What Will Heaven Be Like?
Asking questions about Heaven may seem like asking questions about Katmandu, Kuala Lumpur, or some other exotic place you are unlikely to see firsthand—an occasion for speculation. But writing about Heaven is not really like writing about faraway places with strange-sounding names, for writing about Heaven is really writing about God.
A creation reflects a Creator and the laws of a kingdom, the ideals of the King. So asking whether we will have sex in Heaven or whether our pets will be there is really asking what kind of God we serve and what his best intentions are for our eternity.
Philosopher Peter Kreeft agreed to write this chapter because Christianity Today still capitalized Heaven (which it usually doesn't) "as if it were a real place like Boston" (which it is) "rather than a wispy abstraction like "wellness." In this essay, Kreeft addresses (often whimsically) 35 frequently asked questions about Heaven (and here Christianity Today capitalizes Heaven).
In this brief chapter I would like to attempt the impossible: to answer the 35 most frequently asked questions about Heaven. Obviously, it would take more than an article, more than a lifetime, and more than human wisdom to answer any one of these questions adequately. But "fools rush in where angels fear to tread."
More seriously, sometimes a taste can whet the appetite for more complete consumption later on, and perhaps these samples will at least suggest ways to think about the subject.
1. How do we know anything about Heaven, anyway?
If we had no "inside information," we could only speculate. Fortunately, we have some solid data to build on: divine revelation. I think God wants us to use our reason and also our imagination (for why should we neglect any God-given faculty) to explore the treasure of tantalizing hints in Scripture. To be indifferent to it is to be like the unprofitable servant who hid his master's talent in the ground.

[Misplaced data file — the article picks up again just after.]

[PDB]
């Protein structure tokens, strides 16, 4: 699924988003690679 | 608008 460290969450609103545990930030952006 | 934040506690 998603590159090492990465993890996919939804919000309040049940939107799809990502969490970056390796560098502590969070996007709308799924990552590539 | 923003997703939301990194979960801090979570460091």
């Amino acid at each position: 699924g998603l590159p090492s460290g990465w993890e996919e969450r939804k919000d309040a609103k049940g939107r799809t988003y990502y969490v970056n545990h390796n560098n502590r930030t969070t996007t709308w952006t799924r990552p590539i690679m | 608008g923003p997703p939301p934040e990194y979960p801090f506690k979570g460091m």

In having this data, we are in a position very different from that of the unbeliever (or rather, the difference lies in our believing the data, for the whole human race has it; it is public). We are like the sighted compared to the blind, who can only speculate about things visible. We can do more than speculate about things invisible.
"What do you know about Heaven, anyway? Have you ever been there?" We can answer this challenge: "No, but I have a very good Friend who has. He came here and told us about it and showed it to us. He is the Way, the Truth, and the Life."
2. Why won't we be bored in Heaven?
I suspect this question subconsciously bothers most of us more than we like to admit. I can remember having something of a crisis of faith as a child: I thought I didn't want to go to Heaven since the popular pictures of it seemed pretty boring to me.
Freud, who occasionally comes up with nuggets of wisdom sandwiched between mountains of nonsense, says that everyone needs two things to make life worth living: love and work. The two are really one, for love is a work and work is a love. Love is a work, for it is something you do, not something you just feel or fall into. And work must be a love, for if not, it is threatening and boring. What love-work will we do in Heaven, then?
We will complete the very love-works we are meant to do on Earth. There are only six things that never get boring on Earth, six things that never come to an end: knowing and loving yourself, your neighbor, and God. Since persons are subjects and not objects, they are not exhaustible; they are like magic cows that give fresh milk forever.